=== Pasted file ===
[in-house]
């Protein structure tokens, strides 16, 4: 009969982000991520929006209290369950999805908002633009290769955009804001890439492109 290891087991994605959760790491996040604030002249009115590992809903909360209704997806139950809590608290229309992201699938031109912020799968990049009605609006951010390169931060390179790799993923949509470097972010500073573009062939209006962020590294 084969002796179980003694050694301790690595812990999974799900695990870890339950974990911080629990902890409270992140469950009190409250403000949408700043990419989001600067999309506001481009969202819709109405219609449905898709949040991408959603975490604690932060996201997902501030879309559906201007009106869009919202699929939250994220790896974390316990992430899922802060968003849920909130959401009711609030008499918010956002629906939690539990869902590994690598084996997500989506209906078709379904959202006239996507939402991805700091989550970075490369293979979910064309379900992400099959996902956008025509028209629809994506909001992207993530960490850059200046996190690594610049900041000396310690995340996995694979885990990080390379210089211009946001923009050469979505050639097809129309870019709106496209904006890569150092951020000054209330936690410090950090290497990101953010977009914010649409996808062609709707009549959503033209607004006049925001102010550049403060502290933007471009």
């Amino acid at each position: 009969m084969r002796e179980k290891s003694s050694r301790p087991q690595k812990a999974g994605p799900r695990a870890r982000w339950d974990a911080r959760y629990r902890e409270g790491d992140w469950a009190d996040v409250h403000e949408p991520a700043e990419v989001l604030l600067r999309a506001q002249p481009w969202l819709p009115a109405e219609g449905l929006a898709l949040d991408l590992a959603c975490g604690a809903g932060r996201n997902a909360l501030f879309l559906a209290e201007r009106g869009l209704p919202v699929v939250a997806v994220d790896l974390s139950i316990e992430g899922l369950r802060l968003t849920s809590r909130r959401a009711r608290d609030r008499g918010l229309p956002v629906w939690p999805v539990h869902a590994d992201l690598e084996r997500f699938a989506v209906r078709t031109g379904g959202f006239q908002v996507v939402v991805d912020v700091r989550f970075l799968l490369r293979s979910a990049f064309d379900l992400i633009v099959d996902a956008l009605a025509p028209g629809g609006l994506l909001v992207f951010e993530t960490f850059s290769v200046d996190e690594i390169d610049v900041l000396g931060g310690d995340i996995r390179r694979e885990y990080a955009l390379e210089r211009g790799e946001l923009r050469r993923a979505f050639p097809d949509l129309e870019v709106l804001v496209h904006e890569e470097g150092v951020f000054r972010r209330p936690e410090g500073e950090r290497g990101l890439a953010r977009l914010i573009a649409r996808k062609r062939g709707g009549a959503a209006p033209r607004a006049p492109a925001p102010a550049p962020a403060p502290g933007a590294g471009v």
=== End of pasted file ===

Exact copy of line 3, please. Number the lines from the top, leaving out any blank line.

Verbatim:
């Amino acid at each position: 009969m084969r002796e179980k290891s003694s050694r301790p087991q690595k812990a999974g994605p799900r695990a870890r982000w339950d974990a911080r959760y629990r902890e409270g790491d992140w469950a009190d996040v409250h403000e949408p991520a700043e990419v989001l604030l600067r999309a506001q002249p481009w969202l819709p009115a109405e219609g449905l929006a898709l949040d991408l590992a959603c975490g604690a809903g932060r996201n997902a909360l501030f879309l559906a209290e201007r009106g869009l209704p919202v699929v939250a997806v994220d790896l974390s139950i316990e992430g899922l369950r802060l968003t849920s809590r909130r959401a009711r608290d609030r008499g918010l229309p956002v629906w939690p999805v539990h869902a590994d992201l690598e084996r997500f699938a989506v209906r078709t031109g379904g959202f006239q908002v996507v939402v991805d912020v700091r989550f970075l799968l490369r293979s979910a990049f064309d379900l992400i633009v099959d996902a956008l009605a025509p028209g629809g609006l994506l909001v992207f951010e993530t960490f850059s290769v200046d996190e690594i390169d610049v900041l000396g931060g310690d995340i996995r390179r694979e885990y990080a955009l390379e210089r211009g790799e946001l923009r050469r993923a979505f050639p097809d949509l129309e870019v709106l804001v496209h904006e890569e470097g150092v951020f000054r972010r209330p936690e410090g500073e950090r290497g990101l890439a953010r977009l914010i573009a649409r996808k062609r062939g709707g009549a959503a209006p033209r607004a006049p492109a925001p102010a550049p962020a403060p502290g933007a590294g471009v």